nodemcu & pir sensor

I am working with a PIR sesnor and a node mcu ESP8266. The general idea is that I put the board into a deep sleep and awaken it with the PIR sensor. The code seems to be working fine, however I beleive I have an issue with the wiring.

Signal out on Pir is connected to base on a 337 transistor. The collector is grounded, and the Emitter is connected to RST on the board. When I use my mulitimeter, I can see the spike when the sensor detects movement. It will go high registering about .7 dc and then low again. However, when I put it between the transistor and RST it is giving me a constant reading between 2.0 and 3.6 depending on if it detects movement.

I have been trying to base my design off of the following: https://diyprojects.io/esp8266-deep-sleep-mode-test-wake-pir-motion-detector/#.XFeVX1xKi73 (using the first diagram, minus the diode between D0 and RST) the following is from the home assistant reddit:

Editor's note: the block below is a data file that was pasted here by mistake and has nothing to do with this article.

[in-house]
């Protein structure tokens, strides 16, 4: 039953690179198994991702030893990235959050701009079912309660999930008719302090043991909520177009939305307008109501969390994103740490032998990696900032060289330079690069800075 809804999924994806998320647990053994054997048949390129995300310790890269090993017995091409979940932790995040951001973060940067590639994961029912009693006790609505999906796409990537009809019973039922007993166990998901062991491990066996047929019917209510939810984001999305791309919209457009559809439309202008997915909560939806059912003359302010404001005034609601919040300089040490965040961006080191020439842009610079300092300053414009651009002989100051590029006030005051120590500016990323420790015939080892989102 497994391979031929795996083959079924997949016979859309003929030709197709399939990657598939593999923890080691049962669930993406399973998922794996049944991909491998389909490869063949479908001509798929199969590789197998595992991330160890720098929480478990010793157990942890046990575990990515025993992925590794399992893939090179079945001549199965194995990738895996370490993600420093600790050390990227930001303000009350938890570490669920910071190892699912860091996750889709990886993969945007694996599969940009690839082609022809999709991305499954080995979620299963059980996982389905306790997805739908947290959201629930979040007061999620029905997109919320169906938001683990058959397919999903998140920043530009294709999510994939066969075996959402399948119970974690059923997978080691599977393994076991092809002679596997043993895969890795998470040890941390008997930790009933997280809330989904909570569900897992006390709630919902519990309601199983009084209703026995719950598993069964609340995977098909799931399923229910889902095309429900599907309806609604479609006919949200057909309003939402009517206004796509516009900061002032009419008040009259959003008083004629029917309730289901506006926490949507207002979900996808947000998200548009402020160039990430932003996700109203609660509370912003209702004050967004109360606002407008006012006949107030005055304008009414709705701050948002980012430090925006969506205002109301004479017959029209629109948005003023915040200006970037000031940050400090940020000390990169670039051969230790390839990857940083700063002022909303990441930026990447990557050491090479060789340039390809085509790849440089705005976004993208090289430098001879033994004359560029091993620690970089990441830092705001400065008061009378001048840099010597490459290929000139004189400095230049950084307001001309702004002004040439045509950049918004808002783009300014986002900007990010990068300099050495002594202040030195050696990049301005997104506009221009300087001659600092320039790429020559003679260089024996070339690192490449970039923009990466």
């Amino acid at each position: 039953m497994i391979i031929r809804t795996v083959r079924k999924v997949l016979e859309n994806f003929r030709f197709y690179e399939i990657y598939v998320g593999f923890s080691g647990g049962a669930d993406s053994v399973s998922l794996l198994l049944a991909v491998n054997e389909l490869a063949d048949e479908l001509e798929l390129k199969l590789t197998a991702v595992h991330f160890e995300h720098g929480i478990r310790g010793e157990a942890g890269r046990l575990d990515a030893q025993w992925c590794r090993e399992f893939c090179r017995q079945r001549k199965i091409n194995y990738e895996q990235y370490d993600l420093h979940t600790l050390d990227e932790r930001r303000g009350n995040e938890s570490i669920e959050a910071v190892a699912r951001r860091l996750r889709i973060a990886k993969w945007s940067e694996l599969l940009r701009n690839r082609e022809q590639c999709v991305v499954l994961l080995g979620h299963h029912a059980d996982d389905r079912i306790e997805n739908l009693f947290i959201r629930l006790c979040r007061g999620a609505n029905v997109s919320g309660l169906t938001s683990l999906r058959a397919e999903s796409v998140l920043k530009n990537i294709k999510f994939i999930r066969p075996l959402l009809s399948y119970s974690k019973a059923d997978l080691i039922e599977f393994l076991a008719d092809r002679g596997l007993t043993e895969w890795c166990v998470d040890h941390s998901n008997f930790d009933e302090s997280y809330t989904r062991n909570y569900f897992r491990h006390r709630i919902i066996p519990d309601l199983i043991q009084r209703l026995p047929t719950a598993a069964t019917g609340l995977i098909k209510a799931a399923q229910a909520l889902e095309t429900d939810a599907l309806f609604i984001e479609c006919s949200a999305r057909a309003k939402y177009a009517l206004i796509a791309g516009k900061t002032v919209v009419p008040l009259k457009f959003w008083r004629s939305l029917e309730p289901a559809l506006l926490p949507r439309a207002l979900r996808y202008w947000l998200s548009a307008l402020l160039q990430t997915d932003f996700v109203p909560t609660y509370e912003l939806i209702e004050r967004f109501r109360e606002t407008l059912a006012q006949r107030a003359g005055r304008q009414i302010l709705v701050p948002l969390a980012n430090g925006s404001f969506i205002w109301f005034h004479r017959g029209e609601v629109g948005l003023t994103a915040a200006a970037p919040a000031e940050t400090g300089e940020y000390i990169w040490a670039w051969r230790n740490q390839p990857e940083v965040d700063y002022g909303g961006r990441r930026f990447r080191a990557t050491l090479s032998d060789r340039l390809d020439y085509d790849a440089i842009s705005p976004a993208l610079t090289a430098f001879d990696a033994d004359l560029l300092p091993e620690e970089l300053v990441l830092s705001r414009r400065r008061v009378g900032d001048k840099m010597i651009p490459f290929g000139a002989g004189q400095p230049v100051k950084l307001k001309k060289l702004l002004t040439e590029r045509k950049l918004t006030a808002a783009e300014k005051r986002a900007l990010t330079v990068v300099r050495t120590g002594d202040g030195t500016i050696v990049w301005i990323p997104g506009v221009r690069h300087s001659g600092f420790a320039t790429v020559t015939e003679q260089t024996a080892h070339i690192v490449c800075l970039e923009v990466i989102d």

Sweet! That's exactly what I just did. I base to the output of the PIR sensor with a 220ohm resistor, collector to ground, and then the emitter to RST with a 10k pullup resistor. Then I just set it to sleep indefinitely, and then I made a rule for when MQTT is connected, publish a switch "on" message.

Thanks for all the help! I'm still fairly new to ESP Easy, and this particular thing didn't seem very obvious as far as how to go about it.

Any assistance or guidance would be greatly appreciated

Paul

The code seems to be working fine, however I beleive I have an issue with the wiring.

If the code works why do you think that the wiring is wrong?

Signal out on Pir is connected to base on a 337 transistor. The collector is grounded, and the Emitter is connected to RST on the board. When I use my mulitimeter, I can see the spike when the sensor detects movement. It will go high registering about .7 dc and then low again. However, when I put it between the transistor and RST it is giving me a constant reading between 2.0 and 3.6 depending on if it detects movement.

Post a wiring diagram which also include the measurement points you're using.

Depending on the PIR used it might generate just a short pulse which your multimeter doesn't detect correctly. Have you tried looking at it with a scope?